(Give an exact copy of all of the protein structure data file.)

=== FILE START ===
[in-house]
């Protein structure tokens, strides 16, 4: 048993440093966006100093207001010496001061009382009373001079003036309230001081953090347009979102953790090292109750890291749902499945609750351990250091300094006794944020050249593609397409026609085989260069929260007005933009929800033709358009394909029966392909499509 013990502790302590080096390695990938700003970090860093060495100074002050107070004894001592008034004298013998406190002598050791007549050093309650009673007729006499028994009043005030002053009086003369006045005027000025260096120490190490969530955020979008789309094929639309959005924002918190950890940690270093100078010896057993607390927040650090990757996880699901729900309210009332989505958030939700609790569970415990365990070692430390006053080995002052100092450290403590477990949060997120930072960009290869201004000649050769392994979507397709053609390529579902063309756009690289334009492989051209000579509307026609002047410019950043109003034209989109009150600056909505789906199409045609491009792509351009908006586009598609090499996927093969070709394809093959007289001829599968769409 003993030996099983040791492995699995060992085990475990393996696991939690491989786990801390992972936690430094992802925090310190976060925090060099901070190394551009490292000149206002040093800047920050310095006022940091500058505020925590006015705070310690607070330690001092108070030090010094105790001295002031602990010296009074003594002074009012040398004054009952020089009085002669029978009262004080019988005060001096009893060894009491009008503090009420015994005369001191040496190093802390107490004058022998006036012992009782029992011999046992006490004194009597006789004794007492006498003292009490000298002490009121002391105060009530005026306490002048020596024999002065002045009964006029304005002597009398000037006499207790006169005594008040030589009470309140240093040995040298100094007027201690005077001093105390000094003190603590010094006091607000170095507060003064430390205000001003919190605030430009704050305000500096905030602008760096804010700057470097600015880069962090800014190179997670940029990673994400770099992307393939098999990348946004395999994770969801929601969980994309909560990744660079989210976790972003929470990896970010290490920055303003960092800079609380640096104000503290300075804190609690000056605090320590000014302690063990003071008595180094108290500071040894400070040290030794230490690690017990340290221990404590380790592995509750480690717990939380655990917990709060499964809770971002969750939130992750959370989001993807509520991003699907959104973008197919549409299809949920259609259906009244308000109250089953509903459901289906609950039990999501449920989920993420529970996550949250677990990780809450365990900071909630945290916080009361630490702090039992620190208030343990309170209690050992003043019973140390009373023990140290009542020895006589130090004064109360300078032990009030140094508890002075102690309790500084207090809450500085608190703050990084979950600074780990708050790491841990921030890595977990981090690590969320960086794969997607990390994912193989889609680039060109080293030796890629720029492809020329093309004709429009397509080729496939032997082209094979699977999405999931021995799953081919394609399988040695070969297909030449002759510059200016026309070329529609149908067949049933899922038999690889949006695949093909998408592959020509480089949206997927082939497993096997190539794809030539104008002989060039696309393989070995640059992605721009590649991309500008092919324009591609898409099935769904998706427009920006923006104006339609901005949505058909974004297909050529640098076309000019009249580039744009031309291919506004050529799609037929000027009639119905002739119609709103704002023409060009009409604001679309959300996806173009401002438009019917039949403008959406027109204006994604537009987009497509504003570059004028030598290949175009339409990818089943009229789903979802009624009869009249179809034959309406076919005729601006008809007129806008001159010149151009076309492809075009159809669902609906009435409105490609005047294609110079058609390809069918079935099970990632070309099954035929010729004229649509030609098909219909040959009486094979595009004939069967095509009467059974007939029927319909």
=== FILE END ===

[in-house]
């Protein structure tokens, strides 16, 4: 048993440093966006100093207001010496001061009382009373001079003036309230001081953090347009979102953790090292109750890291749902499945609750351990250091300094006794944020050249593609397409026609085989260069929260007005933009929800033709358009394909029966392909499509 013990502790302590080096390695990938700003970090860093060495100074002050107070004894001592008034004298013998406190002598050791007549050093309650009673007729006499028994009043005030002053009086003369006045005027000025260096120490190490969530955020979008789309094929639309959005924002918190950890940690270093100078010896057993607390927040650090990757996880699901729900309210009332989505958030939700609790569970415990365990070692430390006053080995002052100092450290403590477990949060997120930072960009290869201004000649050769392994979507397709053609390529579902063309756009690289334009492989051209000579509307026609002047410019950043109003034209989109009150600056909505789906199409045609491009792509351009908006586009598609090499996927093969070709394809093959007289001829599968769409 003993030996099983040791492995699995060992085990475990393996696991939690491989786990801390992972936690430094992802925090310190976060925090060099901070190394551009490292000149206002040093800047920050310095006022940091500058505020925590006015705070310690607070330690001092108070030090010094105790001295002031602990010296009074003594002074009012040398004054009952020089009085002669029978009262004080019988005060001096009893060894009491009008503090009420015994005369001191040496190093802390107490004058022998006036012992009782029992011999046992006490004194009597006789004794007492006498003292009490000298002490009121002391105060009530005026306490002048020596024999002065002045009964006029304005002597009398000037006499207790006169005594008040030589009470309140240093040995040298100094007027201690005077001093105390000094003190603590010094006091607000170095507060003064430390205000001003919190605030430009704050305000500096905030602008760096804010700057470097600015880069962090800014190179997670940029990673994400770099992307393939098999990348946004395999994770969801929601969980994309909560990744660079989210976790972003929470990896970010290490920055303003960092800079609380640096104000503290300075804190609690000056605090320590000014302690063990003071008595180094108290500071040894400070040290030794230490690690017990340290221990404590380790592995509750480690717990939380655990917990709060499964809770971002969750939130992750959370989001993807509520991003699907959104973008197919549409299809949920259609259906009244308000109250089953509903459901289906609950039990999501449920989920993420529970996550949250677990990780809450365990900071909630945290916080009361630490702090039992620190208030343990309170209690050992003043019973140390009373023990140290009542020895006589130090004064109360300078032990009030140094508890002075102690309790500084207090809450500085608190703050990084979950600074780990708050790491841990921030890595977990981090690590969320960086794969997607990390994912193989889609680039060109080293030796890629720029492809020329093309004709429009397509080729496939032997082209094979699977999405999931021995799953081919394609399988040695070969297909030449002759510059200016026309070329529609149908067949049933899922038999690889949006695949093909998408592959020509480089949206997927082939497993096997190539794809030539104008002989060039696309393989070995640059992605721009590649991309500008092919324009591609898409099935769904998706427009920006923006104006339609901005949505058909974004297909050529640098076309000019009249580039744009031309291919506004050529799609037929000027009639119905002739119609709103704002023409060009009409604001679309959300996806173009401002438009019917039949403008959406027109204006994604537009987009497509504003570059004028030598290949175009339409990818089943009229789903979802009624009869009249179809034959309406076919005729601006008809007129806008001159010149151009076309492809075009159809669902609906009435409105490609005047294609110079058609390809069918079935099970990632070309099954035929010729004229649509030609098909219909040959009486094979595009004939069967095509009467059974007939029927319909």